Is that a fair experiment?” “Can the data be interpreted in another way?” “Is this enough evidence to support the claim?” Argument is a critical part of scientific discovery, and these are just three of the questions that scientific peers regularly ask. But meaningful arguments like these rarely trickle down to science classrooms. Eve Manz wants to change that.
“I deeply believe that students develop a better understanding of scientific ideas when they’ve been given a chance to think about them, talk about them, and argue with each other about them,” says Manz.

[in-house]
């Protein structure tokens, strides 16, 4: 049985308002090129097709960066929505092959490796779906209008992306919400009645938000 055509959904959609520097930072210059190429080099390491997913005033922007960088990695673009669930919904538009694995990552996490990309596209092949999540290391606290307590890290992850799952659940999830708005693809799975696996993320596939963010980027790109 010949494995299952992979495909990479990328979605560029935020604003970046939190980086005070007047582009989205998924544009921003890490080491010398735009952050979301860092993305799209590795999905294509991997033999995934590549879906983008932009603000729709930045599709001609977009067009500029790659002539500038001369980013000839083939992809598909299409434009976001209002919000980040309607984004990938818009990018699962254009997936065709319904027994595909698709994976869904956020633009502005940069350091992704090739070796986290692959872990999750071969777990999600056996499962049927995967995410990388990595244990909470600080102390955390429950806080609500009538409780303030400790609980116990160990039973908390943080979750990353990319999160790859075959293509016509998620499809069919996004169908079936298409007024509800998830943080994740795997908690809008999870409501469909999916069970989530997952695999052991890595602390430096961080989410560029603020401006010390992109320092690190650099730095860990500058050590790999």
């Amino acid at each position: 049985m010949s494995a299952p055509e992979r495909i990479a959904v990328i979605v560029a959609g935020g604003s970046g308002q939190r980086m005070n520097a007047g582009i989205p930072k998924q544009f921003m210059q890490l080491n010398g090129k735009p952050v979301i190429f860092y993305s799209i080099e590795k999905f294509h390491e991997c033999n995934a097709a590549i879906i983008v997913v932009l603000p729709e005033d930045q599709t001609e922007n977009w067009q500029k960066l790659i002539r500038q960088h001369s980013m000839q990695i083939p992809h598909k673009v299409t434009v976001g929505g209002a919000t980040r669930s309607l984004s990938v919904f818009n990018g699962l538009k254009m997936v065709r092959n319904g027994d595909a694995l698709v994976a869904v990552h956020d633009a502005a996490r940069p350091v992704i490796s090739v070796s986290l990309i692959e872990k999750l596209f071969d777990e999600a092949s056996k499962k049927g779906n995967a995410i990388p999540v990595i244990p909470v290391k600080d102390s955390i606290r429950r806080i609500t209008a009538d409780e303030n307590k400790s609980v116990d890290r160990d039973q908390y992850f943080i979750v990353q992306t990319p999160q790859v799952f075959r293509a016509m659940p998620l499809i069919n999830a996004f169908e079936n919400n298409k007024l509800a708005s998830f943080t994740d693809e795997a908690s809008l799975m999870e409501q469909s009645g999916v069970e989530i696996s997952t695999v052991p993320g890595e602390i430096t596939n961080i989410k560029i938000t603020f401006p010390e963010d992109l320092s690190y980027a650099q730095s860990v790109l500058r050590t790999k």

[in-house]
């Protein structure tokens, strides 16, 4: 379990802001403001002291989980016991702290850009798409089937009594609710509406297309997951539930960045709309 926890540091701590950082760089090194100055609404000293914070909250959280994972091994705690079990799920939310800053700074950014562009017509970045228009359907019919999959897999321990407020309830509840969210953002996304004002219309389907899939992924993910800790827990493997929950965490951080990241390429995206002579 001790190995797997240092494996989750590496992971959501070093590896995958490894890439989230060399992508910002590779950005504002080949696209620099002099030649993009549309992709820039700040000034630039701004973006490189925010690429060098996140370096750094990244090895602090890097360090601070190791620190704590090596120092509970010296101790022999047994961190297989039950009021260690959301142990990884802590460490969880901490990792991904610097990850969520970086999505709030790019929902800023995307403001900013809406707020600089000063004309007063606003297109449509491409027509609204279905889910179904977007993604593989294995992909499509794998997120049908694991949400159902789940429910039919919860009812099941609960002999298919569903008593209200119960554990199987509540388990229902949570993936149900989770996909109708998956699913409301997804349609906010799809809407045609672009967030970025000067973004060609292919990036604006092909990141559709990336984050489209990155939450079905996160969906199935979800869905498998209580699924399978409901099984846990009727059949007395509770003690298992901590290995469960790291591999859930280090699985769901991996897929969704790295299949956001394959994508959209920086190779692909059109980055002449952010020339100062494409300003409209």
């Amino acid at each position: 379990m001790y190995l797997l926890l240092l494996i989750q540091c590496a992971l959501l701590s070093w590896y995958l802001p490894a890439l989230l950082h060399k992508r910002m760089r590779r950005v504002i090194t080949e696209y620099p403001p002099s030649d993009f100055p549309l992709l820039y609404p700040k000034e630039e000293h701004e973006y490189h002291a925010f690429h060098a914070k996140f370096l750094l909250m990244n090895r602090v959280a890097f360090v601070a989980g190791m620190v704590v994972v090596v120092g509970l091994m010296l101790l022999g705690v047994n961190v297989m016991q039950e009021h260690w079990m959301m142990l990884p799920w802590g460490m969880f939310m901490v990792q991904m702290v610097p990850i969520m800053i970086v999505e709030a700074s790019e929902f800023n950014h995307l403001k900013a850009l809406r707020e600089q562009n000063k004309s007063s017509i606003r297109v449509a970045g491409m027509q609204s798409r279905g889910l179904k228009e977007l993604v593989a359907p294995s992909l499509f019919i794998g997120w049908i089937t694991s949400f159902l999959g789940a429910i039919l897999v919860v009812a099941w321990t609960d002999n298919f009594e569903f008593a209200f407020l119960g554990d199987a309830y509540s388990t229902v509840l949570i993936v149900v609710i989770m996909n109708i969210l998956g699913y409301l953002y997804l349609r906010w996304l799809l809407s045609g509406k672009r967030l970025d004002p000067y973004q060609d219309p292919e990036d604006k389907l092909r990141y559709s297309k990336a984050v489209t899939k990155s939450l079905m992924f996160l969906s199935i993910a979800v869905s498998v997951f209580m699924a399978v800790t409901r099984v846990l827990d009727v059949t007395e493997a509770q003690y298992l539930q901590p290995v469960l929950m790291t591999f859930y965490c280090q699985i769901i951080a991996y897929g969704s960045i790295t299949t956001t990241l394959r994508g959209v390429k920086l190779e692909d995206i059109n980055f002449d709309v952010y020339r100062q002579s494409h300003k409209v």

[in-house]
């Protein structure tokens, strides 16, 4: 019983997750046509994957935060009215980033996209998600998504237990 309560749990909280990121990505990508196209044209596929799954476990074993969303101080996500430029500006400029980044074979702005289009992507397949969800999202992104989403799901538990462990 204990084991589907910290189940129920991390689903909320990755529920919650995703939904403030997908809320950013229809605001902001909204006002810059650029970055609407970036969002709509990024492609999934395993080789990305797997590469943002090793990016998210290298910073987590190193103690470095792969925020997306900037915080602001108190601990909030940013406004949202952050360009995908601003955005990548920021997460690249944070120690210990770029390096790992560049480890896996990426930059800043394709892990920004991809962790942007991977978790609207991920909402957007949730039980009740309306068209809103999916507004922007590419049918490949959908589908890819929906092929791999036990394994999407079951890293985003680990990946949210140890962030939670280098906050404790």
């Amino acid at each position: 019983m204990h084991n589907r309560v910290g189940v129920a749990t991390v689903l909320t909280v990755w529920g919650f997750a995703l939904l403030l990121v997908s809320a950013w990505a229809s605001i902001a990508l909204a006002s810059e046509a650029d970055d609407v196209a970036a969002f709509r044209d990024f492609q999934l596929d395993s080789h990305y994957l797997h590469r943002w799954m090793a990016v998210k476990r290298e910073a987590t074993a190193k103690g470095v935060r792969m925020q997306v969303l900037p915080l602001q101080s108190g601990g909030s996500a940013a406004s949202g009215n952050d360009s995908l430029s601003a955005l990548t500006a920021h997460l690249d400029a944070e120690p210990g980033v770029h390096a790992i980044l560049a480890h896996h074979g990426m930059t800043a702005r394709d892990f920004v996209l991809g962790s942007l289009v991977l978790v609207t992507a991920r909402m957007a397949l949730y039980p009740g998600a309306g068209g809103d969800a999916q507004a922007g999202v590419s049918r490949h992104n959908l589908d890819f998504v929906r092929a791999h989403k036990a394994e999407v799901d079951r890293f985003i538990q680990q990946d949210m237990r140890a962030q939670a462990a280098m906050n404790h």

Engaging students in lively scientific arguments is something Manz, a School of Education assistant professor, enjoyed doing 12 years ago as a third grade teacher, and it’s now the focus of her scholarly research. One of several recent papers she’s published on the topic won the Review of Research Award from the American Educational Research Association last year. Manz’s research explores ways that K–12 teachers can create classroom environments in which students argue meaningfully with one another—actually trying to convince classmates of their points of view, rather than merely going through the motions of an argument to meet a class requirement. Her work shows that introducing complexity and uncertainty into class projects can help, rather than hinder, young students’ scientific learning, in part because it gives them something interesting to argue about.
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